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NCC: Time for White House to stop playing chicken with food system

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National Chicken Council says Biden administration should be looking at the chicken industry as a model of success.

The National Chicken Council this week released the following statement in response to the Biden administration's plans for more government intervention in the meat and poultry industries.

"While we haven't seen any proposals, for the chicken industry, this looks like a solution in search of a problem.

"The vast majority of chicken farmers are thriving helping to produce America's number one protein. In fact, chicken companies have waiting lists of potential family farmers that want to partner with them and enter into the chicken business.

"The chicken industry is the least consolidated in all of animal agriculture, and the market share of the top four companies has been virtually the same for the past 20 years.

"It's time for The White House to stop playing chicken with our food system and stop using the meat industry as a scapegoat for the significant challenges facing our economy. This administration should be looking at the chicken industry as a model of success, instead of creating a boogeyman to justify an unnecessary and expensive foray into our meat supply." (Attributable to NCC President Mike Brown)

The Biden administration on Monday announced a plan to spend $1 billion, including $375 million in grants to small meat processors, $275 million in loan guarantees to extend capital to small processors, $100 million in loan guarantees to finance infrastructure for food distribution including cold storage facilities, $100 million to "support development of a well-trained workforce, safe workplaces, and good-paying, quality jobs by working closely with partner organizations, including labor unions," $50 million in technical assistance and research and development to assist small processors in expanding capacity, and $100 million to pay for overtime and holiday inspection fees for federally-inspected, small and very small processing plants.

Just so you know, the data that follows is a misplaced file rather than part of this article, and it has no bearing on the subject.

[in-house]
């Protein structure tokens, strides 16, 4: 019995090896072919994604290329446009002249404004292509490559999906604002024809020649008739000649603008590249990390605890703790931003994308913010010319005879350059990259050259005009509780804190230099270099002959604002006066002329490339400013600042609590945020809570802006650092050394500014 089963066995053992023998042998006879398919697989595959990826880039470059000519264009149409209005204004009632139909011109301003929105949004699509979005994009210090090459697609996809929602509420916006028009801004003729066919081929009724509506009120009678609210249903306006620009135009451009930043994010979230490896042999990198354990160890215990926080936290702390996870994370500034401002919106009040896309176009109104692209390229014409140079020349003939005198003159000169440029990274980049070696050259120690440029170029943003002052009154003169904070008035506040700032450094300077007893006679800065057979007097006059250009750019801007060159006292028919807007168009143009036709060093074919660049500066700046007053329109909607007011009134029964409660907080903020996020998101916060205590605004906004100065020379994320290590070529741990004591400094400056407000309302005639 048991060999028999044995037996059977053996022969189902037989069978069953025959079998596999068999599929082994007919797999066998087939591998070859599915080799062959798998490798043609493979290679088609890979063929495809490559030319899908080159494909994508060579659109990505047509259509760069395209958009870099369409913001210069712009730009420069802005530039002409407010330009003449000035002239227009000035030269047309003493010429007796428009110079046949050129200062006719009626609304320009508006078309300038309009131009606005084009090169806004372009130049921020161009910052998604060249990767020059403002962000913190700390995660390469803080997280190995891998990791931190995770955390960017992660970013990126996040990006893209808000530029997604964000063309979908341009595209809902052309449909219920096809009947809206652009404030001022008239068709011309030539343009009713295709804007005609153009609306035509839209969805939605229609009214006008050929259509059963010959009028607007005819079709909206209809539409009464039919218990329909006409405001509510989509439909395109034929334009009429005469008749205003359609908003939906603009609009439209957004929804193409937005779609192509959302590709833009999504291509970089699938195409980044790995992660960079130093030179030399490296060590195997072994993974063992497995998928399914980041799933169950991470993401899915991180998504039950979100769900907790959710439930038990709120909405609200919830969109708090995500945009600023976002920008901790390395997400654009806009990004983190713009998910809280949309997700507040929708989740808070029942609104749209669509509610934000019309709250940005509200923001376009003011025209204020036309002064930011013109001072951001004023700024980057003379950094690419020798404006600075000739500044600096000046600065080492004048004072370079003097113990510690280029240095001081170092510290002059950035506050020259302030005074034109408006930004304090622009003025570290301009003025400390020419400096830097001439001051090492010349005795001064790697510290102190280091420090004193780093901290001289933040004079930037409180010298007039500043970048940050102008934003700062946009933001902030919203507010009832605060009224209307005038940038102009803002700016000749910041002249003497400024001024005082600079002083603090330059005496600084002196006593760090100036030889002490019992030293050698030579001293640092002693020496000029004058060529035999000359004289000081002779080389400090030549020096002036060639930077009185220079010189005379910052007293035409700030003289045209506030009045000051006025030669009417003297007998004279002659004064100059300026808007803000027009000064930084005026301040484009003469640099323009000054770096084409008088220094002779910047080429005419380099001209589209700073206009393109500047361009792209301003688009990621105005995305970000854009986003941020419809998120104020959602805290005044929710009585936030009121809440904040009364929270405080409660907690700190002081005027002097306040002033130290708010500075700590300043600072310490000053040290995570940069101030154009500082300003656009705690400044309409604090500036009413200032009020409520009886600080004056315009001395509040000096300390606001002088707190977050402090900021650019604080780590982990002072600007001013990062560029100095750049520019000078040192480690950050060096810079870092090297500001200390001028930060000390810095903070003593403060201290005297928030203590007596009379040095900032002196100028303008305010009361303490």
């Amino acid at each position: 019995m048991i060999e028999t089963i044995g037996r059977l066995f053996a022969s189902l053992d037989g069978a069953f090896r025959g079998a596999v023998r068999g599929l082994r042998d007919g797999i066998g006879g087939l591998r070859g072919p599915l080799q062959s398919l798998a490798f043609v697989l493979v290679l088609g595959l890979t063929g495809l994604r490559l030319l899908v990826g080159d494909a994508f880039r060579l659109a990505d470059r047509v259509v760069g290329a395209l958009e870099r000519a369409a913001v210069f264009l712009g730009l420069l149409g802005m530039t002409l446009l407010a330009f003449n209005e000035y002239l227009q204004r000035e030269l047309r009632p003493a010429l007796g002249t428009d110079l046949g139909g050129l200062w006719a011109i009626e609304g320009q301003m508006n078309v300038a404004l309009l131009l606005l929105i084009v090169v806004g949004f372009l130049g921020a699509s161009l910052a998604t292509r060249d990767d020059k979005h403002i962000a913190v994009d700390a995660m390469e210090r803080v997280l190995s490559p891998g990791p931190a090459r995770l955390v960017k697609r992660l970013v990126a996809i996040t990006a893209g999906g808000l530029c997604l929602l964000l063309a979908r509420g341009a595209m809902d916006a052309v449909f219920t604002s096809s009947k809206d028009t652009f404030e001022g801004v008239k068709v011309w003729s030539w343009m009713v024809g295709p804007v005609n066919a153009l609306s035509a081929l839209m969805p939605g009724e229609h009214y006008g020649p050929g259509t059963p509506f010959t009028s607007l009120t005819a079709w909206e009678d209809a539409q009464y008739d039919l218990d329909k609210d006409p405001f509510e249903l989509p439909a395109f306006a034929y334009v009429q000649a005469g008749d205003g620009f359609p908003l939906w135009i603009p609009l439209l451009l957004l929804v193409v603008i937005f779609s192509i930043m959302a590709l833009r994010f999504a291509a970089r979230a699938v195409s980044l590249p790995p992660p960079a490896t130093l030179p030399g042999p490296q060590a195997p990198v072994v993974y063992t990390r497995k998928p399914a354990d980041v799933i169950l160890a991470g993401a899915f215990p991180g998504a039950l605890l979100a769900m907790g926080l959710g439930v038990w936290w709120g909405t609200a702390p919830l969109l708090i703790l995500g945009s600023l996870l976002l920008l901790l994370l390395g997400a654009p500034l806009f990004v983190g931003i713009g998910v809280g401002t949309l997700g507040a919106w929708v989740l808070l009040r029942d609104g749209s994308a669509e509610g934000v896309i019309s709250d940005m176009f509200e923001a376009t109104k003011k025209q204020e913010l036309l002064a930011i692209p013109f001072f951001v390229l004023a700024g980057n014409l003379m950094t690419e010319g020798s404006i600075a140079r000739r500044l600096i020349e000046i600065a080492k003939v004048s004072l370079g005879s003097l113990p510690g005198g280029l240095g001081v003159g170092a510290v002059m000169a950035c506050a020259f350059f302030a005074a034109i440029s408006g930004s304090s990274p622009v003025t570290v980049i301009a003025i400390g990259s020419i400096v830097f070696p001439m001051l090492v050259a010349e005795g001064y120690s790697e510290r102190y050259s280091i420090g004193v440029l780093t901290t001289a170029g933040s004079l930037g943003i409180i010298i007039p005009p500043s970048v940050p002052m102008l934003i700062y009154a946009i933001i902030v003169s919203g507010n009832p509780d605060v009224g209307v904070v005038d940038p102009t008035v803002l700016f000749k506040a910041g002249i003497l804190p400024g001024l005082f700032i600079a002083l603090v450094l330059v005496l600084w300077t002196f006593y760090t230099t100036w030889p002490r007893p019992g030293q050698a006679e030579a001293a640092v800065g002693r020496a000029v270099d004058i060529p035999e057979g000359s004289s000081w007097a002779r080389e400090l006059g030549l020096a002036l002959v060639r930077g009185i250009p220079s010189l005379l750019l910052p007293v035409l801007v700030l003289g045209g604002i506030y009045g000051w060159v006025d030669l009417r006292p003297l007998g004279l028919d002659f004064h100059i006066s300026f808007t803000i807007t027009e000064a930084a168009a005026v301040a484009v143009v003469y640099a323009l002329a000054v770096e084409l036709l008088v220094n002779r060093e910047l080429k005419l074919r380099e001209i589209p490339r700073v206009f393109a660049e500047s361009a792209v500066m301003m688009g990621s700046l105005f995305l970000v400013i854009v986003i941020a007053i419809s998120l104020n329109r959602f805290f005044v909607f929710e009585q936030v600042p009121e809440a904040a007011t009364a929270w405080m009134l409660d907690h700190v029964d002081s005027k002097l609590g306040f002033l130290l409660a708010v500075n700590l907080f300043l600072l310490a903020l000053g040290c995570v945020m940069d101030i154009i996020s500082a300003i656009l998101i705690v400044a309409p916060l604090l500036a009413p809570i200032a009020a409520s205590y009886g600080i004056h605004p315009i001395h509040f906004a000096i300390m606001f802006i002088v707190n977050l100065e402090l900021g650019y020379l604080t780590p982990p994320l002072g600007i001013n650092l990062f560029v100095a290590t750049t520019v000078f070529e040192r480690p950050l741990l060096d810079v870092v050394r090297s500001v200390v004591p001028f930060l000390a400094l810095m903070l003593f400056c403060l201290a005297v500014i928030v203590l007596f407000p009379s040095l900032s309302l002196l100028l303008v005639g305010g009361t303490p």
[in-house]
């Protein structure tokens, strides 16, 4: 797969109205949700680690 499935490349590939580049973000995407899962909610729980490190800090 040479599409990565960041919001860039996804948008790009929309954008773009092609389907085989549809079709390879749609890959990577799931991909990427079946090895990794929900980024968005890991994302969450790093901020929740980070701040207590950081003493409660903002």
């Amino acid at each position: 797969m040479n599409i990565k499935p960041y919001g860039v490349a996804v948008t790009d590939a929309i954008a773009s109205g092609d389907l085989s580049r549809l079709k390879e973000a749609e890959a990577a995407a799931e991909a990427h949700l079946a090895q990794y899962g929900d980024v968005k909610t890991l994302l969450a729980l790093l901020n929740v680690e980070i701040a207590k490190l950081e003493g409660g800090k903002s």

The administration, along with Agriculture Secretary Vilsack, announced the forthcoming promulgation of rulemaking under the Packers and Stockyards Act – commonly known as the GIPSA rules. The administration also announced forthcoming changes to "Product of USA" labeling rules as well as the establishment of a portal for reporting concerns about potential violations of competition laws, which will be a joint venture between the Departments of Agriculture and Justice.

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